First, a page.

Patrick Singleton, Utah State University
Kelly Clifton, Portland State University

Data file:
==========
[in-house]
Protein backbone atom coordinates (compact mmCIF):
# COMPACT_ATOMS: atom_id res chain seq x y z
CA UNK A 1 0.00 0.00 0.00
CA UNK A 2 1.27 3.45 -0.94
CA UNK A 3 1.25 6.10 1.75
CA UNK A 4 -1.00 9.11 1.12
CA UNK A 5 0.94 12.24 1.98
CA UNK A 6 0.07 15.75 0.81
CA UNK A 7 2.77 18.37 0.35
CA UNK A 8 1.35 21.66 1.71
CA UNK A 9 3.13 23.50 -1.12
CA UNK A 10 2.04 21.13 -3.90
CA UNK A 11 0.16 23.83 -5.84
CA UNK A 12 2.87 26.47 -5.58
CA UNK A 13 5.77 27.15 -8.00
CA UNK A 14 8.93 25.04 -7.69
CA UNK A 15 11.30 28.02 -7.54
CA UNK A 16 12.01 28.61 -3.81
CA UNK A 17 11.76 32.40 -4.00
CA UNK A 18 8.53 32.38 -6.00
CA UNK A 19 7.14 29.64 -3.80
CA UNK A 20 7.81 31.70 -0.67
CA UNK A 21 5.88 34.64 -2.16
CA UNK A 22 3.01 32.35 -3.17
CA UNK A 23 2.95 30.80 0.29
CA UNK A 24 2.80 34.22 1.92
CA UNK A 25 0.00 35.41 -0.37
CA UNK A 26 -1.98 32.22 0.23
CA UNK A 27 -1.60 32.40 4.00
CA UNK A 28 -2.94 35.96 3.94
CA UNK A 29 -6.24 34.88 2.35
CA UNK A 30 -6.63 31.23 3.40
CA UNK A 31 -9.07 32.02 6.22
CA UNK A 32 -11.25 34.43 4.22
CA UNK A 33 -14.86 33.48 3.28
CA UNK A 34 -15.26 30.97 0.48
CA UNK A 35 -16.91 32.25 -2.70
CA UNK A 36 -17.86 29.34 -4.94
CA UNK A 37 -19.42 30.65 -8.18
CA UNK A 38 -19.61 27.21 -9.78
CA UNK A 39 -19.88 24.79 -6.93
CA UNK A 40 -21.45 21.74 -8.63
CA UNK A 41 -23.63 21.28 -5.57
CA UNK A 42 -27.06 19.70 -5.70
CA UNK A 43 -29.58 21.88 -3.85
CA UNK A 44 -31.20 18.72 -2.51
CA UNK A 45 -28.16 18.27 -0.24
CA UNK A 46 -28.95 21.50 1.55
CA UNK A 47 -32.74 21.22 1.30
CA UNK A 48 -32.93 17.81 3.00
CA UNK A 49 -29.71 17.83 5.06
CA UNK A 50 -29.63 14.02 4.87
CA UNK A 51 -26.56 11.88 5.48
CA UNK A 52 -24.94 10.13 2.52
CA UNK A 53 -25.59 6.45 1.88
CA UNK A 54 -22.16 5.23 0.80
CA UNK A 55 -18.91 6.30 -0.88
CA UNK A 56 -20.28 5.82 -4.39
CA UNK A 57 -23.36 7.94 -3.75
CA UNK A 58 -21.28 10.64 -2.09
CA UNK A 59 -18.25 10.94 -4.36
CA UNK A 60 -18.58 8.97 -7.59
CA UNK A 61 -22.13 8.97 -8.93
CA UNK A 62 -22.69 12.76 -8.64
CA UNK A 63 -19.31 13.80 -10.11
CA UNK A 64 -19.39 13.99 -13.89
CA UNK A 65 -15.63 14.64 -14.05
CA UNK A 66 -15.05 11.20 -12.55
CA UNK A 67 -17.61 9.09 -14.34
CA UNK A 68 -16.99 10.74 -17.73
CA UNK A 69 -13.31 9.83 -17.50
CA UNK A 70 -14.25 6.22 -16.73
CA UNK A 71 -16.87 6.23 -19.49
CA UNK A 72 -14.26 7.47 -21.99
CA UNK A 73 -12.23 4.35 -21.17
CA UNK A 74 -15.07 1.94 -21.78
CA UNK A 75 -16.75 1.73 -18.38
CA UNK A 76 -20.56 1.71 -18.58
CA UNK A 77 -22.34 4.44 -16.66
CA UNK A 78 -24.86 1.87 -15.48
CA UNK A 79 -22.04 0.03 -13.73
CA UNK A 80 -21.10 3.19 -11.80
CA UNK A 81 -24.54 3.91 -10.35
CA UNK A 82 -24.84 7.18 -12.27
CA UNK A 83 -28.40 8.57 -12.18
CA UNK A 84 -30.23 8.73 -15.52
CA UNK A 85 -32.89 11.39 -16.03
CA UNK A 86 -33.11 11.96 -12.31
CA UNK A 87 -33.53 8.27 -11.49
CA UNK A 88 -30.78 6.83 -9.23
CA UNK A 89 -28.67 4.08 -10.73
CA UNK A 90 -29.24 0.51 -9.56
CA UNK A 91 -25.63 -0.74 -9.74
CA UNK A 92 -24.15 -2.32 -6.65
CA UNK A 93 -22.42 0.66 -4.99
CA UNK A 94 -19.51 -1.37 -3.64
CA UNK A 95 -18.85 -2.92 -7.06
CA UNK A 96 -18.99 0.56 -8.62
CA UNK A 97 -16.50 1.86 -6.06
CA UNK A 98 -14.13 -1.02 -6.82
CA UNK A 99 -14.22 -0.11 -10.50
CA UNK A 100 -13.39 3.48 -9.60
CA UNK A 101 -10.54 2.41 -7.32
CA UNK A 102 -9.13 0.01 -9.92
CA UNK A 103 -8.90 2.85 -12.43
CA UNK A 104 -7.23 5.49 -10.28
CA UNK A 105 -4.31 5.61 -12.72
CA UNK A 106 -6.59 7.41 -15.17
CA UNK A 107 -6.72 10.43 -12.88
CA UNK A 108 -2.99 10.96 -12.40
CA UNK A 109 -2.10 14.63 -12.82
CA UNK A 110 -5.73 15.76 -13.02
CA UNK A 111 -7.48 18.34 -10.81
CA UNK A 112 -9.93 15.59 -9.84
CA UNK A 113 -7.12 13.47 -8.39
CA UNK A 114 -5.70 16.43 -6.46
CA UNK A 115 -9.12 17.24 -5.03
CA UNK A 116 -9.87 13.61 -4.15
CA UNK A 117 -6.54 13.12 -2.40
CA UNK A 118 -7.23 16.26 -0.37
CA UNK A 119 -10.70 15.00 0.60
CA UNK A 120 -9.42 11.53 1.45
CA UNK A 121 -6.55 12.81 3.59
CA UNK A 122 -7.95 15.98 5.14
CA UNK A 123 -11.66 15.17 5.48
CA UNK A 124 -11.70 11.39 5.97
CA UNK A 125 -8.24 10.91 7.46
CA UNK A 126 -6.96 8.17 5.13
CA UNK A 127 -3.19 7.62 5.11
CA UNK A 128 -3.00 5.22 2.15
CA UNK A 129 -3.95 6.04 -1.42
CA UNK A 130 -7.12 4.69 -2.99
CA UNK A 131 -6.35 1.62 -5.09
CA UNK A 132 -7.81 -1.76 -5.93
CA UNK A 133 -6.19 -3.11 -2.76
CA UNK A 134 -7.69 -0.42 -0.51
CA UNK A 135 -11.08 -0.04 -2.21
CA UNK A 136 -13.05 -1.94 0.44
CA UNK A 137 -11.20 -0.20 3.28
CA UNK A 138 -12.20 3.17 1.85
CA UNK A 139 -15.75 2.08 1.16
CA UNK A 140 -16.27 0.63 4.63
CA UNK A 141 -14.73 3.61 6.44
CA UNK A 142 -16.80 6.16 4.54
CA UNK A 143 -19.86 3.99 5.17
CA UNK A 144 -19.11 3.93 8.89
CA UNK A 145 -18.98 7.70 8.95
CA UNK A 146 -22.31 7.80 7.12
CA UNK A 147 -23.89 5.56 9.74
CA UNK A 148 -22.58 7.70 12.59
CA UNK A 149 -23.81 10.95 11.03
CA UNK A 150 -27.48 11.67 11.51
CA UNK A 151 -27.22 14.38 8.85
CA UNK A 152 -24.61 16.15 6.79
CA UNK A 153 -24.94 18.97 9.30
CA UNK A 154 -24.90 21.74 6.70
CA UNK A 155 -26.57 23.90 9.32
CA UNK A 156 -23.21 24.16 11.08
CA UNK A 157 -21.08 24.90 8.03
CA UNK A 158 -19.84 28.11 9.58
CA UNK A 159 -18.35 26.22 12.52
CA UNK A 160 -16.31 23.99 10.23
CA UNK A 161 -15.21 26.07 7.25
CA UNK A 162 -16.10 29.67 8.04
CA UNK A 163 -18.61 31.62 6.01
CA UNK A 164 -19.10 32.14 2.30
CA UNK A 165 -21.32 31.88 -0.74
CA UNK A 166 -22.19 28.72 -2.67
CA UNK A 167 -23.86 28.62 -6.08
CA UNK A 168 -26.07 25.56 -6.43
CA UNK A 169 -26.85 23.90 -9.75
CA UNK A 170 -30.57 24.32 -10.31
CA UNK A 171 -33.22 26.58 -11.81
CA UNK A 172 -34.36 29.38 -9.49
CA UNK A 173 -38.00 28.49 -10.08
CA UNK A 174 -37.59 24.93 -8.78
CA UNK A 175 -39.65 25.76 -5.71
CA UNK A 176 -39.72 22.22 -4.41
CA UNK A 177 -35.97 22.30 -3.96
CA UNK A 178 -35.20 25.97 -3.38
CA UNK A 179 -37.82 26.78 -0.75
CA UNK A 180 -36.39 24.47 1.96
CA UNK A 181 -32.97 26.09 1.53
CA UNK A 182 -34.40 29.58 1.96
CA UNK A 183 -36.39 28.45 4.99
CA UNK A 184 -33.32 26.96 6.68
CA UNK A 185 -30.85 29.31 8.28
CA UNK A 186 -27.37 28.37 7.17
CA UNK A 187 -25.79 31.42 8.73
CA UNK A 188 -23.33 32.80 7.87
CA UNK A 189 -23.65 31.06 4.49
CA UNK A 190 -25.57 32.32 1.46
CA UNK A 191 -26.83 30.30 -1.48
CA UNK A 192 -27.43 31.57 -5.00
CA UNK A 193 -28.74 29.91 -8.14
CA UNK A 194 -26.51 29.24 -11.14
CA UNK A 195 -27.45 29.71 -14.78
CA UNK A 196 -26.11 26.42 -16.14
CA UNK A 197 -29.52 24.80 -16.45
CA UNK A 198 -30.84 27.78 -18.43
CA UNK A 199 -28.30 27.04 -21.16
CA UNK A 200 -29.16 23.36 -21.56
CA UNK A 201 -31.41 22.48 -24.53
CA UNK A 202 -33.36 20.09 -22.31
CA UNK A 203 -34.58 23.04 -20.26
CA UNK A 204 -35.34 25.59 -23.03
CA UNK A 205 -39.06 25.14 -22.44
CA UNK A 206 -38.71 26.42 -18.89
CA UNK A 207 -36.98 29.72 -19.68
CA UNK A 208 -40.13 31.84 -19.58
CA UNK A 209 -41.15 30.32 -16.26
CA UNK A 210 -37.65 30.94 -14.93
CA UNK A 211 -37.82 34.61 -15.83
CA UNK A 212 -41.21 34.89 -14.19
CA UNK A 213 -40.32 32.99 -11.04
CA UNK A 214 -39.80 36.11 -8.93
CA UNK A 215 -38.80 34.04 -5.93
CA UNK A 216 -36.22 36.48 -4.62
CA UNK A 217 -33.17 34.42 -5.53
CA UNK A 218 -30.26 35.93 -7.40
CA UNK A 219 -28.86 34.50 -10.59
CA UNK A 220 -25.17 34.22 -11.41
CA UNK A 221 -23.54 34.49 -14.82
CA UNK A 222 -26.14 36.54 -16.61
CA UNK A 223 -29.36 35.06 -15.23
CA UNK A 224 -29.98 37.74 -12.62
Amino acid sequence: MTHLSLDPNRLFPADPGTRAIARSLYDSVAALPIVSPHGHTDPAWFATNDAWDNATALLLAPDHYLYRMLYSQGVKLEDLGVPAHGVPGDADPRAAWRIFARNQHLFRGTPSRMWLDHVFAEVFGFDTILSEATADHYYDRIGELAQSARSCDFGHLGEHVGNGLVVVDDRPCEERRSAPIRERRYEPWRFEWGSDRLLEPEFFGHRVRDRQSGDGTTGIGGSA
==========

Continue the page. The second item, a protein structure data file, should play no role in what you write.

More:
Stated neighborhood preference is informed by a host of factors describing an individual’s socioeconomic condition, current environmental context, past transportation decisions, and future aspirations for certain housing and accessibility attributes. To date, travel applications and behavioral models investigating the residential location choice process have been overly parsimonious in differentiating decision-makers and the existing supply of neighborhoods available for their selection. Consequently, these invaluable urban policy tools are generally unable to illuminate on how emerging market segments and changing lifestyle aspirations may impact future housing, land use, and transportation decisions. To offer this needed insight for better explaining the sources of heterogeneity in residential preferences, this Portland, Oregon study incorporated stated preference survey data into an integrated choice and latent variable framework. The adoption of this analytic framework permitted the latent classification of decision-makers by their lifecycle stage and mobility style, development of latent constructs reflecting their lifestyle aspirations for housing and transportation access, and an investigation of how these distinctive aspects relate to an individual’s stated choice in neighborhood type. Study findings revealed mobility style to be a stronger predictor of lifestyle aspirations than membership to a lifecycle stage, and that the lifestyle aspiration to live in a single-family dwelling and/or location with strong non-auto access best explained neighborhood preference. In all, this study’s integration of lifecycles stage, mobility style, and lifestyle aspirations in a choice modeling framework provided new insight into the mechanisms and complexities underlying an individual’s stated preference for a residential environment.